Crying Laughing, page 1
ALSO BY LANCE RUBIN
Denton Little’s Deathdate
Denton Little’s Still Not Dead
THIS IS A BORZOI BOOK PUBLISHED BY ALFRED A. KNOPF
This is a work of fiction. Names, characters, places, and incidents either are the product of the author’s imagination or are used fictitiously. Any resemblance to actual persons, living or dead, events, or locales is entirely coincidental.
Text copyright © 2019 by Lance Rubin
Cover art: emoji copyright © 2019 by Apple, Inc.
All rights reserved. Published in the United States by Alfred A. Knopf, an imprint of Random House Children’s Books, a division of Penguin Random House LLC, New York.
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ISBN 9780525644675 (trade) — ISBN 9780525644682 (lib. bdg.) — ebook ISBN 9780525644699
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Also by Lance Rubin
About the Author
Real humor does not come from sacrificing the reality of a moment in order to crack a cheap joke, but in finding the joke in the reality of the moment.
—Truth in Comedy, The Manual of Improvisation Charna Halpern, Del Close, and Kim “Howard” Johnson
Laughing and crying, you know it’s the same release.
I am big enough to admit that I am often inspired by myself.
No one knows how funny I am.
Well, that’s not entirely true. My dad, and sometimes my mom, and my best friends, Leili and Azadeh, know.
And I know.
But no one else.
Definitely no one in school, where successful humor tends to involve farts.
I’m not knocking fart humor, but I recognize it is but one color in the comedy rainbow. For many people at my school, however, it is one of just three primary comedy colors, the other two being sex humor (e.g., pretend-humping in the hallway) and mean humor (e.g., pulling away someone’s chair as they sit down), which isn’t even humor so much as an excuse to be an asshole.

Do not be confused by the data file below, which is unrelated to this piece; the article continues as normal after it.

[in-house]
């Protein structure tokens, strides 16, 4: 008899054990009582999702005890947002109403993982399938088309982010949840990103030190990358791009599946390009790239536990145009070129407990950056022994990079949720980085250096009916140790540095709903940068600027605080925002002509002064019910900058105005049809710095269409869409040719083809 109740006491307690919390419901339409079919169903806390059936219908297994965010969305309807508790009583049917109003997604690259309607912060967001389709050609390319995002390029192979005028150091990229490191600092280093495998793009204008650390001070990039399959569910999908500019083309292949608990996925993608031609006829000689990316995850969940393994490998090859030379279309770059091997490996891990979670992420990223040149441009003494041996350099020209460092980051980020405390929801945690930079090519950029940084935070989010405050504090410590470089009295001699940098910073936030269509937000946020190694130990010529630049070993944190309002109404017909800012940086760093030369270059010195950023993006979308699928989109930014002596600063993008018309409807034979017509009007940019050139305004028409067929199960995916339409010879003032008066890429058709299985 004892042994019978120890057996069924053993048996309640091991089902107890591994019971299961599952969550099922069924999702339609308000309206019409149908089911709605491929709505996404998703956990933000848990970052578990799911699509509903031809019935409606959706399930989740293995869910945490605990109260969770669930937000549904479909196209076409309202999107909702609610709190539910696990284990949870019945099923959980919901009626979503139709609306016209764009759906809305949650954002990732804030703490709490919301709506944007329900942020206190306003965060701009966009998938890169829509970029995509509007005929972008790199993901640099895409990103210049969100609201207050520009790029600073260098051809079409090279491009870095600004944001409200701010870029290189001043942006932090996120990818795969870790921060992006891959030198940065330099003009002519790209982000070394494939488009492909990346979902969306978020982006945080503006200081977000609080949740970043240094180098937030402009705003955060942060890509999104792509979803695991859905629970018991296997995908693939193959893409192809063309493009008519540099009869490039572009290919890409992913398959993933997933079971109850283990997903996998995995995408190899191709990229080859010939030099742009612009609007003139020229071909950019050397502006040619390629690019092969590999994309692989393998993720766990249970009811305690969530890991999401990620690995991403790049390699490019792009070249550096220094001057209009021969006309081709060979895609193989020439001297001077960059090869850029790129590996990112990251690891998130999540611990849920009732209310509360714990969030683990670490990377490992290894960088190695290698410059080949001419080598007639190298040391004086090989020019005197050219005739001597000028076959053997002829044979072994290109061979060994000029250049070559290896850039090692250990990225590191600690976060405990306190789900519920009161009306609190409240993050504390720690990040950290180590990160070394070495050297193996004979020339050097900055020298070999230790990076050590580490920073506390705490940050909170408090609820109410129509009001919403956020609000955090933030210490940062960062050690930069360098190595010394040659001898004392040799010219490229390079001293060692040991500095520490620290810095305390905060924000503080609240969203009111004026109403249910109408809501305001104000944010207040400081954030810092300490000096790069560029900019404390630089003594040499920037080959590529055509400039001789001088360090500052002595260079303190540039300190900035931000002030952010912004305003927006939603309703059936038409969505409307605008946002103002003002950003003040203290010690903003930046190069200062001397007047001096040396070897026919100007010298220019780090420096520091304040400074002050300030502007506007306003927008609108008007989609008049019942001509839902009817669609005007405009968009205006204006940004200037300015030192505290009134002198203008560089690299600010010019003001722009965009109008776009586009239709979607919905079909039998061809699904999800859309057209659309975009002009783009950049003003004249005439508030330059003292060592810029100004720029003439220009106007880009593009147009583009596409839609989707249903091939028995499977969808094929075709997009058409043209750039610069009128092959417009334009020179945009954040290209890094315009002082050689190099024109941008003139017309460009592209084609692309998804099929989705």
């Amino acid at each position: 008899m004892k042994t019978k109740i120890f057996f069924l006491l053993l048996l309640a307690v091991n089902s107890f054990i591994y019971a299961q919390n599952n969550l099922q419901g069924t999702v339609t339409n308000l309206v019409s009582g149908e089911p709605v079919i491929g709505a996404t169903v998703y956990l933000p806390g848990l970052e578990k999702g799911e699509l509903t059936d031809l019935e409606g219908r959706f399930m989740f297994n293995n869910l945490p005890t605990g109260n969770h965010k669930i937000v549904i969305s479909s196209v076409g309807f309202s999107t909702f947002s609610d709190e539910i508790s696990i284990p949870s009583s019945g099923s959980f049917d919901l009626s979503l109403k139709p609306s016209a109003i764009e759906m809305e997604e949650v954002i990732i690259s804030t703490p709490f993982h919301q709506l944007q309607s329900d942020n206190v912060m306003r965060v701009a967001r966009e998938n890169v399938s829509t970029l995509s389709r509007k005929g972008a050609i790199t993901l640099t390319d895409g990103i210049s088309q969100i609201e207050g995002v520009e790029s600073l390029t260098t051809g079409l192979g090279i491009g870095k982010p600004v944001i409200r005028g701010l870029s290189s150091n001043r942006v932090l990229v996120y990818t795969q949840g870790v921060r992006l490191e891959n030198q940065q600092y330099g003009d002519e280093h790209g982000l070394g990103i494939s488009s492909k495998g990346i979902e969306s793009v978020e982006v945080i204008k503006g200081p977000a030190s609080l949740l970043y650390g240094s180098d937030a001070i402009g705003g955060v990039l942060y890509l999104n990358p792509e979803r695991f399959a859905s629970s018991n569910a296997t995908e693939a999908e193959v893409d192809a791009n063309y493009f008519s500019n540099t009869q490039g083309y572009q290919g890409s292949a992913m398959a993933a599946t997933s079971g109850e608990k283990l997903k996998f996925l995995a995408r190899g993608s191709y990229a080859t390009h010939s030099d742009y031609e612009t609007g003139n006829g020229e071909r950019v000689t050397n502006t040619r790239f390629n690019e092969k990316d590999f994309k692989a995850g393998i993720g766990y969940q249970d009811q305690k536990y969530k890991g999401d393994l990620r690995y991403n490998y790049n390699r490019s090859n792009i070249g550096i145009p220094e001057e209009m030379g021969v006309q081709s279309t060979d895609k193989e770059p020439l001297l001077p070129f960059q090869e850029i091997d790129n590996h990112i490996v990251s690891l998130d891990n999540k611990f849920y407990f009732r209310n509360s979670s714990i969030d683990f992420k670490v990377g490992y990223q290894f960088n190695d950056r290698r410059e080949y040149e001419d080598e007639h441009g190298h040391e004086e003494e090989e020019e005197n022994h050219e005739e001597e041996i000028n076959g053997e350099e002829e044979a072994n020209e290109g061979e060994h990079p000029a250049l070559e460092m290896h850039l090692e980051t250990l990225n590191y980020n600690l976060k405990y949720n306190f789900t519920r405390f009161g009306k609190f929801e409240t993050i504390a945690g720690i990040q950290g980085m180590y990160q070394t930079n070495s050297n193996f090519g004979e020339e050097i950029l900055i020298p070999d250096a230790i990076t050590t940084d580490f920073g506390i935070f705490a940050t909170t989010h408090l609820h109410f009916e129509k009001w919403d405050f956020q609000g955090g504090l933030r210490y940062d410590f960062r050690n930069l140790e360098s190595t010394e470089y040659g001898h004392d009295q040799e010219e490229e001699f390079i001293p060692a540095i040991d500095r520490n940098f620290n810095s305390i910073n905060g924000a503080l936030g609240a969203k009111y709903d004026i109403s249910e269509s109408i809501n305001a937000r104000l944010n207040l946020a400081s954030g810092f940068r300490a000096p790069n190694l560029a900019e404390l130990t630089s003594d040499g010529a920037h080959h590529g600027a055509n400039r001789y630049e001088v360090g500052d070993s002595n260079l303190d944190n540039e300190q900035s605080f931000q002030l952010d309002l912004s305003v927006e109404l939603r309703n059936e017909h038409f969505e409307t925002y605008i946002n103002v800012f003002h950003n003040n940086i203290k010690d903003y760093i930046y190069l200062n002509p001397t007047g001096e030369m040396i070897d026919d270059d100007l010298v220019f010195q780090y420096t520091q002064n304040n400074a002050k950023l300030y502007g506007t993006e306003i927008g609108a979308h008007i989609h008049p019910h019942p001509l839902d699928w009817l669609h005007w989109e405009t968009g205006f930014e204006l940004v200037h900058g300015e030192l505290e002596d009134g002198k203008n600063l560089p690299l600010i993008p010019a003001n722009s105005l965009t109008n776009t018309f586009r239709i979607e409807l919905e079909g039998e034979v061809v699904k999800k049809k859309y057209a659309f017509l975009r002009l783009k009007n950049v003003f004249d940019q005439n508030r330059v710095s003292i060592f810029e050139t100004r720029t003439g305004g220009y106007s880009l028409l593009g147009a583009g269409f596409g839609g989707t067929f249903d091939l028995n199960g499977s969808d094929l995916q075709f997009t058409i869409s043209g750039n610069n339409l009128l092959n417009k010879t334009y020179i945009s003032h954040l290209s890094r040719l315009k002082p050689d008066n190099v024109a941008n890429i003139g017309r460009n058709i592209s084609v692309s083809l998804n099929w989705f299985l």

Anyway, if a joke falls in the forest and no one’s there to hear it, it does not make a sound, so sometime in the middle of last year, I stopped saying my funny thoughts aloud. It’s like giving your finest, most expensive jewelry to your hamster. Guess what? That hamster does not give a flying eff about carats.
(He might, however, care a great deal about carrots.)
(I’m sorry. I am aware puns are, in many ways, no better than fart jokes, but there’s a long tradition of really smart comedy writers appreciating puns in a manner that is half ironic, half sincere—and that is the way I appreciate them.)
So, yeah, when it comes to my sense of humor, most of the people in school are hamsters, which is why it’s incredibly surprising that just now, on the second day of my sophomore year, I seem to have made Evan Miller laugh.
“Ha, that’s hilarious,” he says, standing next to me, our lunch trays balanced on the metal rack of the cafeteria line, as his less sophisticated friend Tim Stabisch looks on like Wait, seriously? Was it?
I should mention: Evan Miller is, by many accounts (not mine), the funniest guy in school. He’s a junior, and though our interactions have been minimal, I’ve had quite a bit of time to become familiar with his comedic stylings, as I assistant-directed last year’s production of Arsenic and Old Lace, in which Evan played the brother who believes he’s Teddy Roosevelt and is always maniacally charging up the stairs of the house. And yes, Evan was truly hilarious in that play, mainly because he was so confident and committed to the role. As my dad has said, “The secret to being successful in comedy is confidence. That’s, like, ninety percent of it right there.” And Evan Miller has that, so I understand why his comedic reputation has soared.
Now, does he possess the other ten percent of the formula, which includes having a smart, interesting perspective on the world around him? Not so much.
Though it’s possible I’ve underestimated him, because he did just laugh at the thing I said moments ago (which was not a pun or a fart joke). I was standing in the lunch line by myself when this happened:
EVAN (next to me in line the whole time, though I hadn’t acknowledged him because I assumed he had no idea who I was): Hey, you worked on the play last year, right?
ME: I did.
EVAN: Winnie, right?
ME (surprised he knows my name): Oh. Yeah. And you’re…(I pretend I don’t know his name, I have no idea why.)
EVAN (slightly disappointed): Evan.
ME: Right! Evan, yeah. You were really funny in the play. (I felt bad that I’d pretended not to know his name, which is why I gave him a compliment.)
EVAN (perking up again): Oh, thanks! (inexplicably going into stereotypical California girl voice) That’s, like, totally cool of you to say.
ME (unconvincingly): Ha.
PEARL THE LUNCH LADY (to me): Chicken or vegetable?